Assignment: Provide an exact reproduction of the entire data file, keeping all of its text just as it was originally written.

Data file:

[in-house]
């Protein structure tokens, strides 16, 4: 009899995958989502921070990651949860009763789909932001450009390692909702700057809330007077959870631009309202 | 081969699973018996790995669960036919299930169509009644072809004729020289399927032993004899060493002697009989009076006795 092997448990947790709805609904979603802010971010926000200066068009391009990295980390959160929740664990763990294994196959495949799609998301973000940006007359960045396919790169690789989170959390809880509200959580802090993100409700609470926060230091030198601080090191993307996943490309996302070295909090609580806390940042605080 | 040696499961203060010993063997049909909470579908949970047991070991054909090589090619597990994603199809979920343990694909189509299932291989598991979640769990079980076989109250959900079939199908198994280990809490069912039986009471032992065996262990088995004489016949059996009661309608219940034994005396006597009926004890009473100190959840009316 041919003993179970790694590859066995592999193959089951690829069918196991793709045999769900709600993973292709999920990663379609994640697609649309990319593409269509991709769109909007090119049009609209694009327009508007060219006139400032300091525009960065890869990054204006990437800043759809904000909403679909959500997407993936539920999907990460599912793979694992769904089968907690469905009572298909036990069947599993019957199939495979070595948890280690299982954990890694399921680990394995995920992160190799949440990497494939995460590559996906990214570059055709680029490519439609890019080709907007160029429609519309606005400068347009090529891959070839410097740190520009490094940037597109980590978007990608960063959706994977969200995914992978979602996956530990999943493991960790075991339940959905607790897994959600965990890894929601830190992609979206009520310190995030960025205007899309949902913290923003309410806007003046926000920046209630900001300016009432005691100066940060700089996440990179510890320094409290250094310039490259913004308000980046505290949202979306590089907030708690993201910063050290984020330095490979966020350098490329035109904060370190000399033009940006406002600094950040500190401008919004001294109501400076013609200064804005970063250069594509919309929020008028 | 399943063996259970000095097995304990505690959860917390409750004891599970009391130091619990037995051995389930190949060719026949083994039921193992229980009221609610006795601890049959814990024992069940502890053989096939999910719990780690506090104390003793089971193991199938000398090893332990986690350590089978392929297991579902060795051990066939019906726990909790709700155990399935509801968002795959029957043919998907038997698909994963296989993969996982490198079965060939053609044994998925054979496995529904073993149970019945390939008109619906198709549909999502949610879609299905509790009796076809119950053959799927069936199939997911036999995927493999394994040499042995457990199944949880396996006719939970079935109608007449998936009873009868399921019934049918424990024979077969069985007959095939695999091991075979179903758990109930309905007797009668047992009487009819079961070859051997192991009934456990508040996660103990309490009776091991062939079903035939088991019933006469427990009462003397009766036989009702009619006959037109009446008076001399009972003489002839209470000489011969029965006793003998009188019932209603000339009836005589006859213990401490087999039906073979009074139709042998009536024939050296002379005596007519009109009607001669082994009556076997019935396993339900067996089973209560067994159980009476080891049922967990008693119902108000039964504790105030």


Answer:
[in-house]
């Protein structure tokens, strides 16, 4: 009899995958989502921070990651949860009763789909932001450009390692909702700057809330007077959870631009309202 | 081969699973018996790995669960036919299930169509009644072809004729020289399927032993004899060493002697009989009076006795 092997448990947790709805609904979603802010971010926000200066068009391009990295980390959160929740664990763990294994196959495949799609998301973000940006007359960045396919790169690789989170959390809880509200959580802090993100409700609470926060230091030198601080090191993307996943490309996302070295909090609580806390940042605080 | 040696499961203060010993063997049909909470579908949970047991070991054909090589090619597990994603199809979920343990694909189509299932291989598991979640769990079980076989109250959900079939199908198994280990809490069912039986009471032992065996262990088995004489016949059996009661309608219940034994005396006597009926004890009473100190959840009316 041919003993179970790694590859066995592999193959089951690829069918196991793709045999769900709600993973292709999920990663379609994640697609649309990319593409269509991709769109909007090119049009609209694009327009508007060219006139400032300091525009960065890869990054204006990437800043759809904000909403679909959500997407993936539920999907990460599912793979694992769904089968907690469905009572298909036990069947599993019957199939495979070595948890280690299982954990890694399921680990394995995920992160190799949440990497494939995460590559996906990214570059055709680029490519439609890019080709907007160029429609519309606005400068347009090529891959070839410097740190520009490094940037597109980590978007990608960063959706994977969200995914992978979602996956530990999943493991960790075991339940959905607790897994959600965990890894929601830190992609979206009520310190995030960025205007899309949902913290923003309410806007003046926000920046209630900001300016009432005691100066940060700089996440990179510890320094409290250094310039490259913004308000980046505290949202979306590089907030708690993201910063050290984020330095490979966020350098490329035109904060370190000399033009940006406002600094950040500190401008919004001294109501400076013609200064804005970063250069594509919309929020008028 | 399943063996259970000095097995304990505690959860917390409750004891599970009391130091619990037995051995389930190949060719026949083994039921193992229980009221609610006795601890049959814990024992069940502890053989096939999910719990780690506090104390003793089971193991199938000398090893332990986690350590089978392929297991579902060795051990066939019906726990909790709700155990399935509801968002795959029957043919998907038997698909994963296989993969996982490198079965060939053609044994998925054979496995529904073993149970019945390939008109619906198709549909999502949610879609299905509790009796076809119950053959799927069936199939997911036999995927493999394994040499042995457990199944949880396996006719939970079935109608007449998936009873009868399921019934049918424990024979077969069985007959095939695999091991075979179903758990109930309905007797009668047992009487009819079961070859051997192991009934456990508040996660103990309490009776091991062939079903035939088991019933006469427990009462003397009766036989009702009619006959037109009446008076001399009972003489002839209470000489011969029965006793003998009188019932209603000339009836005589006859213990401490087999039906073979009074139709042998009536024939050296002379005596007519009109009607001669082994009556076997019935396993339900067996089973209560067994159980009476080891049922967990008693119902108000039964504790105030």